cl-ch9

... denotations, but an interpretation must still specify a domain, and that specification makes a difference as to truth for closed formulas involving =. For instance, ∃x∃y ∼ x = y will be true if the domain has at least two distinct elements, but false if it has only one.) Closed formulas, which are a ...

... denotations, but an interpretation must still specify a domain, and that specification makes a difference as to truth for closed formulas involving =. For instance, ∃x∃y ∼ x = y will be true if the domain has at least two distinct elements, but false if it has only one.) Closed formulas, which are a ...

24.241 Logic I Problem set 04 solutions

... Inductive Step: If Claim is true for all P containing n or fewer connectives, it is true for all P containing n + 1 connectives. . . . as every sentence of SL contains n connectives, for some natural number n. Proof of Basis Clause: 1. [P](Q1 //P) is just Q1 . 2. So if Q1 is truth-functionally equi ...

... Inductive Step: If Claim is true for all P containing n or fewer connectives, it is true for all P containing n + 1 connectives. . . . as every sentence of SL contains n connectives, for some natural number n. Proof of Basis Clause: 1. [P](Q1 //P) is just Q1 . 2. So if Q1 is truth-functionally equi ...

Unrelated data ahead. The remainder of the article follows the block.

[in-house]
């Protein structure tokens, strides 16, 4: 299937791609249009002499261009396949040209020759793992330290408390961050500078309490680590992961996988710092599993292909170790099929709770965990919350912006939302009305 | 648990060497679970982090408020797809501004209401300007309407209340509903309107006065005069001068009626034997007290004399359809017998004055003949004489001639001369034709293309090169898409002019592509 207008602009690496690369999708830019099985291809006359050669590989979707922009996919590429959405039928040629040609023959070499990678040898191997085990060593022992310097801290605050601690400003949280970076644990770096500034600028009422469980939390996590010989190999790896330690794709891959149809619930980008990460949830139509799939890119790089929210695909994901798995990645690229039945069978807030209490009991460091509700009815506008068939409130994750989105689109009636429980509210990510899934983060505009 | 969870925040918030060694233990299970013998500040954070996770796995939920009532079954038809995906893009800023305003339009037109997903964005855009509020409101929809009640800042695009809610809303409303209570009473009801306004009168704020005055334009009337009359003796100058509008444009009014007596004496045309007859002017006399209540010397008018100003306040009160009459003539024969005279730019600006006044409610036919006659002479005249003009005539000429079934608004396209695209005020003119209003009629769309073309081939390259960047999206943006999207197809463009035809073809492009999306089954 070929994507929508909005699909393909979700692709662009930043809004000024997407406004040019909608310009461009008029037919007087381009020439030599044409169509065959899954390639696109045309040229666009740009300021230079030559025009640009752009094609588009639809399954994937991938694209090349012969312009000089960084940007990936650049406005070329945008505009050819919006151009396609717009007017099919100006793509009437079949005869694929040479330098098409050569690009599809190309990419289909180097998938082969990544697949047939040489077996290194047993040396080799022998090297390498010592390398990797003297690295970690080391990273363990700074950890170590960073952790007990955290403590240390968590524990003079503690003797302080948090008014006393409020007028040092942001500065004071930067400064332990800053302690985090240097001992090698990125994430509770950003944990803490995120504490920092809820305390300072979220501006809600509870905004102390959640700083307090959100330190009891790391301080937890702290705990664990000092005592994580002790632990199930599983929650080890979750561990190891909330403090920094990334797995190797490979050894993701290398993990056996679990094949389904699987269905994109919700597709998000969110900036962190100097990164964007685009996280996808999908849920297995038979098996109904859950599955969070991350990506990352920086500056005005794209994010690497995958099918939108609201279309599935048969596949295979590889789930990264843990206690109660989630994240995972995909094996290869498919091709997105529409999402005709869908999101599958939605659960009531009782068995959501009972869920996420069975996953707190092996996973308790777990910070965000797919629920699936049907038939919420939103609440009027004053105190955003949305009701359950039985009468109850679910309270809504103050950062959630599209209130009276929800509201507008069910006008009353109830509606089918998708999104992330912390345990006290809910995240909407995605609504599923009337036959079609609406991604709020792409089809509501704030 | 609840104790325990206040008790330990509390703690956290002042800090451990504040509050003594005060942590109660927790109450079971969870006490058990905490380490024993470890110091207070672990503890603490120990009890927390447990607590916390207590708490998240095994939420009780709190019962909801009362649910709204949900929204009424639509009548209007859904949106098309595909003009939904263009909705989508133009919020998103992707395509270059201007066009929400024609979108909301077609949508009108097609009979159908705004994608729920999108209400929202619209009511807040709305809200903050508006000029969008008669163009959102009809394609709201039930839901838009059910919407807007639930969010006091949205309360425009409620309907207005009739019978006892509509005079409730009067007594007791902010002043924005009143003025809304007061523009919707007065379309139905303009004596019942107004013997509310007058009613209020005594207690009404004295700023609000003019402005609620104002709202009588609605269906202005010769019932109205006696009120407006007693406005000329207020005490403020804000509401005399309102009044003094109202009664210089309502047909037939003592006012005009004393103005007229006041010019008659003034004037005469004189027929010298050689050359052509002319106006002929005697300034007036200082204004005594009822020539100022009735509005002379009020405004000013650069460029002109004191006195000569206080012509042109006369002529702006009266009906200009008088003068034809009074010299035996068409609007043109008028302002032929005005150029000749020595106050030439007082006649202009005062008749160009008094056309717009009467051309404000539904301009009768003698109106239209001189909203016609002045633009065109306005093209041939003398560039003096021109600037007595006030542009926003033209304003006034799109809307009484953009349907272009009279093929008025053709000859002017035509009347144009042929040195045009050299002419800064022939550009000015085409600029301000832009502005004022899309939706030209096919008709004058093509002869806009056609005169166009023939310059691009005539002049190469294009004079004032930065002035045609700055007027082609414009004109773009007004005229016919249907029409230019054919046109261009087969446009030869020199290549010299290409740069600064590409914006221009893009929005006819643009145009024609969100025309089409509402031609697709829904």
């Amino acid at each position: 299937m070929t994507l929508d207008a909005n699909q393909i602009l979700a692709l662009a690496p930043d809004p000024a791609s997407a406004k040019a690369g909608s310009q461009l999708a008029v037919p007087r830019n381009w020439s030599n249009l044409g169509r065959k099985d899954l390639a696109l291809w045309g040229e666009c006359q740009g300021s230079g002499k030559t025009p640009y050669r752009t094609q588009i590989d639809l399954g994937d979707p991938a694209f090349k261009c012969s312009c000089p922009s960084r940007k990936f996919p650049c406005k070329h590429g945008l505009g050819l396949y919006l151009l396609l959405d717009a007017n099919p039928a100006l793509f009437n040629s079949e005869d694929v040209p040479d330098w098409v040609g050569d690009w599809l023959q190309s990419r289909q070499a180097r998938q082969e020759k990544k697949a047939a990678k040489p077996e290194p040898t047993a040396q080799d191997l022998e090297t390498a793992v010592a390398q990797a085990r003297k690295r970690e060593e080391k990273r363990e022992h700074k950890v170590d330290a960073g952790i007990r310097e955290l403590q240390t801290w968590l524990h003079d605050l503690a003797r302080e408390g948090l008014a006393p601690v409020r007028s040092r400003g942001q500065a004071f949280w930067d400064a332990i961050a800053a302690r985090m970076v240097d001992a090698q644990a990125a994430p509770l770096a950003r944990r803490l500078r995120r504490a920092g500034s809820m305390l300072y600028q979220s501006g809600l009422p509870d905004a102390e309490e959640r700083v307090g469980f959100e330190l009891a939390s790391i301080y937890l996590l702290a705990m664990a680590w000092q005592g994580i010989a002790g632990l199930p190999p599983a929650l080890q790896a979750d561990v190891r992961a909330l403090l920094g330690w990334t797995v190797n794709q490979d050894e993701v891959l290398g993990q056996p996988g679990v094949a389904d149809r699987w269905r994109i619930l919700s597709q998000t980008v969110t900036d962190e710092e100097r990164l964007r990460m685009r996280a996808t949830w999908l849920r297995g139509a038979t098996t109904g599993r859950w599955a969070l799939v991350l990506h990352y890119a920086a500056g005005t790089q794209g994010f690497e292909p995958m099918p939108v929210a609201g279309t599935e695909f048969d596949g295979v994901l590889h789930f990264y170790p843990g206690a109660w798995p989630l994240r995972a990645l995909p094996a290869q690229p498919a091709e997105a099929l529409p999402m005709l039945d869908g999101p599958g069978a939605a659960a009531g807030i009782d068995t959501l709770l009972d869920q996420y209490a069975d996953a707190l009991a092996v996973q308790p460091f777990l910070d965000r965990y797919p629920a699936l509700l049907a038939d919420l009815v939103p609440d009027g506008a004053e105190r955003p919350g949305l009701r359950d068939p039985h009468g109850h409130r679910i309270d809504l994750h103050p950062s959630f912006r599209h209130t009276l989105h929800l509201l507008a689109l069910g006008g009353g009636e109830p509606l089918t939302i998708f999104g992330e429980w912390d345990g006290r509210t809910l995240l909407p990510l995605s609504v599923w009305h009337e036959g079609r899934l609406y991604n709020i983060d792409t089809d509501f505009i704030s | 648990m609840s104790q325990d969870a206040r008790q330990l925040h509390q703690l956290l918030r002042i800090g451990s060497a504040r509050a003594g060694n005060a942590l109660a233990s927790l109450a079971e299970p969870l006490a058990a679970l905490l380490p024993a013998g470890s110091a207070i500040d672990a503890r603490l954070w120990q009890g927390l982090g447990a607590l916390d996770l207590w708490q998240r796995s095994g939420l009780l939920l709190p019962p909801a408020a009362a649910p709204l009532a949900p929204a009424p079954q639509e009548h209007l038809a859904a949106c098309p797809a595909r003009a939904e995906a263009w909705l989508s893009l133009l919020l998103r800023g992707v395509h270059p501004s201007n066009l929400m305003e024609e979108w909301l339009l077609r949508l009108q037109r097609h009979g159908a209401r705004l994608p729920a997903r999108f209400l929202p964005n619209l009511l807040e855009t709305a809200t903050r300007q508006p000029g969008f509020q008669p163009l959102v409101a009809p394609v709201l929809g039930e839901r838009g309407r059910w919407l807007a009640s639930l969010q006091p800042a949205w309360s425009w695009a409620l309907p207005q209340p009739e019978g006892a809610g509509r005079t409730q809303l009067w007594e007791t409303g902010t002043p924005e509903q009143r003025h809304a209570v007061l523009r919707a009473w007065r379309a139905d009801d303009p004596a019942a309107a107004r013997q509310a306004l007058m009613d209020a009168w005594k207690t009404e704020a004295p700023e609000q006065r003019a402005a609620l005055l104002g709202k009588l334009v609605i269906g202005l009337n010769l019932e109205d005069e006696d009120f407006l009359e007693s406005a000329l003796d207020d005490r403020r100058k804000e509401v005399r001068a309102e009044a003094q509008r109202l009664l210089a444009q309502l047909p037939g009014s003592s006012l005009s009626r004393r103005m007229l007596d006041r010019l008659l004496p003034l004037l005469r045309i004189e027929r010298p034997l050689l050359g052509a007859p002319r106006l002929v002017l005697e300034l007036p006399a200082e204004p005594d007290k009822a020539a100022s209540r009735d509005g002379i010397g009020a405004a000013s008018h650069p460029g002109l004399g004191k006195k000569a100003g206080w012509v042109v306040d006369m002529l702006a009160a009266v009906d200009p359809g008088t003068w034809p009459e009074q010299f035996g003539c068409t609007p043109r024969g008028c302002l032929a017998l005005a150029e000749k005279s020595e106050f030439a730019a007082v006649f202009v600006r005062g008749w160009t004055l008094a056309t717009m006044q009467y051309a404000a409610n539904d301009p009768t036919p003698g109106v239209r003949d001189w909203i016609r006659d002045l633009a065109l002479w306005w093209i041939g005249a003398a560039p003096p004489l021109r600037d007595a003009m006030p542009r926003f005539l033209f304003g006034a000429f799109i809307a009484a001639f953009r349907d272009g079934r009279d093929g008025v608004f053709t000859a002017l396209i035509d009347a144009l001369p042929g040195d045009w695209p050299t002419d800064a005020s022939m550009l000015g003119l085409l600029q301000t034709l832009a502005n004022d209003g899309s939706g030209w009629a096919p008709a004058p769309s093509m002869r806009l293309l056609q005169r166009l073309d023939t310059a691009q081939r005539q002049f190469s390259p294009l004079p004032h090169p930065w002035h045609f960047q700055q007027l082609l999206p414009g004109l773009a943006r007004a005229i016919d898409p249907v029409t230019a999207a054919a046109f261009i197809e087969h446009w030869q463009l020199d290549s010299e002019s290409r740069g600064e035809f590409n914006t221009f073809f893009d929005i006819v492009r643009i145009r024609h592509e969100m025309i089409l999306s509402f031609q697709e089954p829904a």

The First Incompleteness Theorem

... The terminological situation is a bit messy. Some labels we’ll be using are entirely standard; some are used in importantly different ways by different authors; while some natural ideas seem to have no commonly used labels at all. It might be helpful, then, if I star my own non-standard terminology ...

... The terminological situation is a bit messy. Some labels we’ll be using are entirely standard; some are used in importantly different ways by different authors; while some natural ideas seem to have no commonly used labels at all. It might be helpful, then, if I star my own non-standard terminology ...

CHAPTER 1. SENTENTIAL LOGIC 1. Introduction In sentential logic

... • If 7 is not odd then 2 is odd • If 7 is odd and 2 is odd then 2 is not prime • (7 is odd and 2 is odd) or 2 is prime We have improved on English in the last example by using parentheses to resolve an ambiguity. And, or, not, if . . . then (or implies) are called (sentential) connectives. Using the ...

... • If 7 is not odd then 2 is odd • If 7 is odd and 2 is odd then 2 is not prime • (7 is odd and 2 is odd) or 2 is prime We have improved on English in the last example by using parentheses to resolve an ambiguity. And, or, not, if . . . then (or implies) are called (sentential) connectives. Using the ...